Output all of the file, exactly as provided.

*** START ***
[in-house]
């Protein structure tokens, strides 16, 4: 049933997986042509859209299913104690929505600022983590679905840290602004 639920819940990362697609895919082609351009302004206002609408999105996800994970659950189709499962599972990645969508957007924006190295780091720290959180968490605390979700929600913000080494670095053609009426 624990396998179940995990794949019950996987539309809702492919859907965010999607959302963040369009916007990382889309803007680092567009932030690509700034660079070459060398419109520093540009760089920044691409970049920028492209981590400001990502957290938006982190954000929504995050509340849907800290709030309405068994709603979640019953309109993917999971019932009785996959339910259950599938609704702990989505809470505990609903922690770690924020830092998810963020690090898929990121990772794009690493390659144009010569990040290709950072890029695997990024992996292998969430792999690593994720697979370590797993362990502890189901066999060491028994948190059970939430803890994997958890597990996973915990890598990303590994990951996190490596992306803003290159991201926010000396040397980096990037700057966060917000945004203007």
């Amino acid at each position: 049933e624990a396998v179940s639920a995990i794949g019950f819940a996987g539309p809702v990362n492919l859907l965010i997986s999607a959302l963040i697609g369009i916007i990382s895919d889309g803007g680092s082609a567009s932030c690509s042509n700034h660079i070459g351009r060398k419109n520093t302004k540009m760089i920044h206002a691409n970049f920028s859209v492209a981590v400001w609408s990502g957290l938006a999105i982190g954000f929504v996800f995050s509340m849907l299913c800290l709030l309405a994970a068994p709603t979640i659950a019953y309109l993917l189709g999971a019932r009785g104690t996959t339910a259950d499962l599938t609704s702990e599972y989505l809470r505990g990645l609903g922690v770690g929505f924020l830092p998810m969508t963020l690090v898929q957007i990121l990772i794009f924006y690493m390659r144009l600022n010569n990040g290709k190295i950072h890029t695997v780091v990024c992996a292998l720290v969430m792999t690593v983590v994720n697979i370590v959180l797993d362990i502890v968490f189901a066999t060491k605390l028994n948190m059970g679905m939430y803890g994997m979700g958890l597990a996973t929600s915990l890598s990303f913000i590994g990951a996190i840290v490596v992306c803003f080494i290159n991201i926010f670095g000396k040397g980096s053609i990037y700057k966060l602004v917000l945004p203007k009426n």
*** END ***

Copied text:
[in-house]
């Protein structure tokens, strides 16, 4: 049933997986042509859209299913104690929505600022983590679905840290602004 639920819940990362697609895919082609351009302004206002609408999105996800994970659950189709499962599972990645969508957007924006190295780091720290959180968490605390979700929600913000080494670095053609009426 624990396998179940995990794949019950996987539309809702492919859907965010999607959302963040369009916007990382889309803007680092567009932030690509700034660079070459060398419109520093540009760089920044691409970049920028492209981590400001990502957290938006982190954000929504995050509340849907800290709030309405068994709603979640019953309109993917999971019932009785996959339910259950599938609704702990989505809470505990609903922690770690924020830092998810963020690090898929990121990772794009690493390659144009010569990040290709950072890029695997990024992996292998969430792999690593994720697979370590797993362990502890189901066999060491028994948190059970939430803890994997958890597990996973915990890598990303590994990951996190490596992306803003290159991201926010000396040397980096990037700057966060917000945004203007």
């Amino acid at each position: 049933e624990a396998v179940s639920a995990i794949g019950f819940a996987g539309p809702v990362n492919l859907l965010i997986s999607a959302l963040i697609g369009i916007i990382s895919d889309g803007g680092s082609a567009s932030c690509s042509n700034h660079i070459g351009r060398k419109n520093t302004k540009m760089i920044h206002a691409n970049f920028s859209v492209a981590v400001w609408s990502g957290l938006a999105i982190g954000f929504v996800f995050s509340m849907l299913c800290l709030l309405a994970a068994p709603t979640i659950a019953y309109l993917l189709g999971a019932r009785g104690t996959t339910a259950d499962l599938t609704s702990e599972y989505l809470r505990g990645l609903g922690v770690g929505f924020l830092p998810m969508t963020l690090v898929q957007i990121l990772i794009f924006y690493m390659r144009l600022n010569n990040g290709k190295i950072h890029t695997v780091v990024c992996a292998l720290v969430m792999t690593v983590v994720n697979i370590v959180l797993d362990i502890v968490f189901a066999t060491k605390l028994n948190m059970g679905m939430y803890g994997m979700g958890l597990a996973t929600s915990l890598s990303f913000i590994g990951a996190i840290v490596v992306c803003f080494i290159n991201i926010f670095g000396k040397g980096s053609i990037y700057k966060l602004v917000l945004p203007k009426n």